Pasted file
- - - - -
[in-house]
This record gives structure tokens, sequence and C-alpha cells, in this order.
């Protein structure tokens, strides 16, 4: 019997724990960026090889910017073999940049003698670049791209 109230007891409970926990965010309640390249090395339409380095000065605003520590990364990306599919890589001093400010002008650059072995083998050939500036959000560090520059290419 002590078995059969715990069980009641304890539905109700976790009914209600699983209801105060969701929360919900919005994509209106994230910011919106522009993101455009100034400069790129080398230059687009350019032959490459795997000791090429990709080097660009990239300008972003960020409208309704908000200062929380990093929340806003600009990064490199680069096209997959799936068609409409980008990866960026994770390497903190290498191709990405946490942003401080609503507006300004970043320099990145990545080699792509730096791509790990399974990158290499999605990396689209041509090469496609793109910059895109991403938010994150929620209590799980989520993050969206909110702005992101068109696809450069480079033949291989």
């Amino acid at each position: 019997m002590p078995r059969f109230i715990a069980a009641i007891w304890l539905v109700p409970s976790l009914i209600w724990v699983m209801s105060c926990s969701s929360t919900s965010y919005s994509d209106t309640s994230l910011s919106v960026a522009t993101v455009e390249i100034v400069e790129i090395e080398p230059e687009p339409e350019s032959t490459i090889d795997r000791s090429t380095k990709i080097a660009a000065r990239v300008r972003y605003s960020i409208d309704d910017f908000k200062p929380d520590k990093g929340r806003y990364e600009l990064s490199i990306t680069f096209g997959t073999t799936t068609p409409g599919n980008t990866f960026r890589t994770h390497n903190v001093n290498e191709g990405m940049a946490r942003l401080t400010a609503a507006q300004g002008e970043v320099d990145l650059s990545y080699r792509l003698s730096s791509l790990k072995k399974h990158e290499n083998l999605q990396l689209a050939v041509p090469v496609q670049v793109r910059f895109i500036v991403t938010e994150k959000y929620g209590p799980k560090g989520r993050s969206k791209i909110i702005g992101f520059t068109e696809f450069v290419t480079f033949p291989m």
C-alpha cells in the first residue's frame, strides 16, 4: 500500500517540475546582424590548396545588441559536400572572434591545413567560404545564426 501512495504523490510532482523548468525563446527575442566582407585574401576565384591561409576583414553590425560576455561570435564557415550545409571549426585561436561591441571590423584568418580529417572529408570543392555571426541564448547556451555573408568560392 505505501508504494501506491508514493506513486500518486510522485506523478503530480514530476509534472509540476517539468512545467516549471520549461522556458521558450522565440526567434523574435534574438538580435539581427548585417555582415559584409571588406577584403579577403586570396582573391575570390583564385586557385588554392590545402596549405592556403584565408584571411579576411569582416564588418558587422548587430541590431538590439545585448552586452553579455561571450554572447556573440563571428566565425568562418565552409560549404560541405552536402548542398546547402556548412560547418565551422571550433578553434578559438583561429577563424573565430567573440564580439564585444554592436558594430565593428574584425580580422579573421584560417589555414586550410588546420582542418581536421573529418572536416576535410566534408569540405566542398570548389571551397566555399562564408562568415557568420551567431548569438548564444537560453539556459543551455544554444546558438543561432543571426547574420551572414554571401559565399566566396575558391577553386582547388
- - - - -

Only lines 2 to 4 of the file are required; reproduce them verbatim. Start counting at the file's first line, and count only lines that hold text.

This record gives structure tokens, sequence and C-alpha cells, in this order.
């Protein structure tokens, strides 16, 4: 019997724990960026090889910017073999940049003698670049791209 109230007891409970926990965010309640390249090395339409380095000065605003520590990364990306599919890589001093400010002008650059072995083998050939500036959000560090520059290419 002590078995059969715990069980009641304890539905109700976790009914209600699983209801105060969701929360919900919005994509209106994230910011919106522009993101455009100034400069790129080398230059687009350019032959490459795997000791090429990709080097660009990239300008972003960020409208309704908000200062929380990093929340806003600009990064490199680069096209997959799936068609409409980008990866960026994770390497903190290498191709990405946490942003401080609503507006300004970043320099990145990545080699792509730096791509790990399974990158290499999605990396689209041509090469496609793109910059895109991403938010994150929620209590799980989520993050969206909110702005992101068109696809450069480079033949291989």
């Amino acid at each position: 019997m002590p078995r059969f109230i715990a069980a009641i007891w304890l539905v109700p409970s976790l009914i209600w724990v699983m209801s105060c926990s969701s929360t919900s965010y919005s994509d209106t309640s994230l910011s919106v960026a522009t993101v455009e390249i100034v400069e790129i090395e080398p230059e687009p339409e350019s032959t490459i090889d795997r000791s090429t380095k990709i080097a660009a000065r990239v300008r972003y605003s960020i409208d309704d910017f908000k200062p929380d520590k990093g929340r806003y990364e600009l990064s490199i990306t680069f096209g997959t073999t799936t068609p409409g599919n980008t990866f960026r890589t994770h390497n903190v001093n290498e191709g990405m940049a946490r942003l401080t400010a609503a507006q300004g002008e970043v320099d990145l650059s990545y080699r792509l003698s730096s791509l790990k072995k399974h990158e290499n083998l999605q990396l689209a050939v041509p090469v496609q670049v793109r910059f895109i500036v991403t938010e994150k959000y929620g209590p799980k560090g989520r993050s969206k791209i909110i702005g992101f520059t068109e696809f450069v290419t480079f033949p291989m």